Separation Anxiety In Children

Published on June 19th, 2019

Updated on January 2nd, 2024

Separation Anxiety In Children

Separation anxiety is experienced when a child feels distressed when away from parents, loved ones, or their home. The distress that they feel is outside of the norm for their age and development. The anxiety that affected children feel can cause them to have outbursts. They may struggle to cope with developing independence.

A child with separation anxiety will feel anxious when away from an attachment figure. An attachment figure is someone or something the child has developed an emotional attachment to. Typically, this can be a parent or caretaker, or their home. The child will worry about not being able to reunite with attachment figures.

Some separation anxiety is normal for toddlers. A mild to moderate amount of separation anxiety is natural for young children. Around preschool, a child should have some tolerance for being separated from their attachment figures. While they may feel shy or nervous sometimes, children older than three years old should not feel distressed. Significant anxiety that continues for one month or longer may be considered a separation anxiety disorder.

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Separation anxiety makes normal life experiences distressing for a child. Such experiences include:

Signs of Separation Anxiety

Separation anxiety disorder can carry through adolescence and into adulthood. It can also surface later on during childhood and can come and go in waves. Separation anxiety disorder can develop in late childhood and adolescence, but the older a child grows, the less likely they are to develop the condition.

A child who is suffering from separation anxiety may experience:

Causes of Separation Anxiety Disorder

There are several factors that may cause a child to suffer from separation anxiety. Finding the central cause for the anxiety can aid in recovery.

Sometimes separation anxiety stems from a single cause or event. Sometimes it occurs as a result of circumstances.

Factors that may cause a child to suffer from separation anxiety disorder include:

A Death in the Family. The passing of a loved one can be very stressful on a child. The concepts of grief and death can be confusing and overwhelming for a child. The confusion and sadness can cause them to anxiously attach to an attachment figure. This is especially common when the child loses a person or pet who was very important to them.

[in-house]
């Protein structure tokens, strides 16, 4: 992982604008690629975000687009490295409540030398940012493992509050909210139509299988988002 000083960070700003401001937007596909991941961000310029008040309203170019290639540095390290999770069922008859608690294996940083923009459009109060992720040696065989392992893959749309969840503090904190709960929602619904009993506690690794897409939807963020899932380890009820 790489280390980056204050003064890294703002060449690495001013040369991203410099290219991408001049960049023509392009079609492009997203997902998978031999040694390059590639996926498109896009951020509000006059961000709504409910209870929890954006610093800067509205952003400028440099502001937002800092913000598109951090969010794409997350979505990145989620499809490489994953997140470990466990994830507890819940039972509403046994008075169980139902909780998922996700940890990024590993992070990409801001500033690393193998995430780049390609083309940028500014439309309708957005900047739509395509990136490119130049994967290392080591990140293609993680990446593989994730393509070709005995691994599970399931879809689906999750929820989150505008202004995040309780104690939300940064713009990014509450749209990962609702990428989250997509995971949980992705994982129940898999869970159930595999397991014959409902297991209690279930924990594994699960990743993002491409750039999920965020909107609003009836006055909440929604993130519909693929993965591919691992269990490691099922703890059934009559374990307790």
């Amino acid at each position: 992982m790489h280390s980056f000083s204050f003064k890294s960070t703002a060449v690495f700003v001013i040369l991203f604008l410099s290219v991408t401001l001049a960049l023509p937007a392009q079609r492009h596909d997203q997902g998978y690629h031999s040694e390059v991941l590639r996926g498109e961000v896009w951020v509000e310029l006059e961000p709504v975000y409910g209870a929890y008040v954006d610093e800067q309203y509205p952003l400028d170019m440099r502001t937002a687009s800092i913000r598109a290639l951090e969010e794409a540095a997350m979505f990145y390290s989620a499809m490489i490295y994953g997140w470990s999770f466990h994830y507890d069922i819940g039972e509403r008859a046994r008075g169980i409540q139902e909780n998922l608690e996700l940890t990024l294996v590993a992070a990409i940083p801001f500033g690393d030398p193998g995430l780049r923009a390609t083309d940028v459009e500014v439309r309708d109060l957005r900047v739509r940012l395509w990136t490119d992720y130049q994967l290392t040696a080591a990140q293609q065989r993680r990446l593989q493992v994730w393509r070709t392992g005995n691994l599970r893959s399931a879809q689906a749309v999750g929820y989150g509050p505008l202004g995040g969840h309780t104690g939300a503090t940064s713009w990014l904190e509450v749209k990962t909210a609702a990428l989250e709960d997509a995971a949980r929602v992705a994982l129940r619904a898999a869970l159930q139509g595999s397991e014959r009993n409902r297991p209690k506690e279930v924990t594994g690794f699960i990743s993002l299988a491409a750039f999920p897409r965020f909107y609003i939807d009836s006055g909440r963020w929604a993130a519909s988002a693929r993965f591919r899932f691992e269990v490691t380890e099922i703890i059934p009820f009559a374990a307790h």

The concept of never again seeing someone who they used to see all the time is confusing and overwhelming for a child. This most often occurs when there is a primary member of the family involved. Primary family members can include pets, siblings and parents.

Genes and Family History. A child may inherit anxiety in their genes. They are at higher risk if a parent suffered from separation anxiety or another type of anxiety disorder as well.

Major Changes and Life Events. Big changes during childhood can cause children to suffer from separation anxiety. Changes can include:

Can Separation Anxiety Be Treated?

It is important to seek treatment if you believe your child is suffering from separation anxiety disorder. If left untreated, the condition can persist into adulthood. It can also be co-morbid other mental health disorders, like: 

Common forms of treatment for separation anxiety disorder include:

Talk therapy (Psychotherapy). Talk therapy can be effective in treating separation anxiety. It helps to pinpoint the source of the fear of separation. Then, the child learns healthy coping strategies for their anxiety.

Cognitive Behavioral Therapy (CBT). By using CBT, the child learns how to cope with stressors in a healthy way. They learn how to face their fears of separation by using their skills to cope with symptoms.

CBT can also help teach parents how to support their child’s condition. It teaches parents how to support their child without enabling their anxious behavior.

Family Therapy. Family therapy is important in treating a child with separation anxiety disorder. Family therapy educates parents and family members about the condition. It also teaches how to be supportive of the child without enabling their fears.

Parents and caretakers learn how to encourage a child’s independence. They learn how to stop enabling behaviors that can be detrimental to the child’s recovery.

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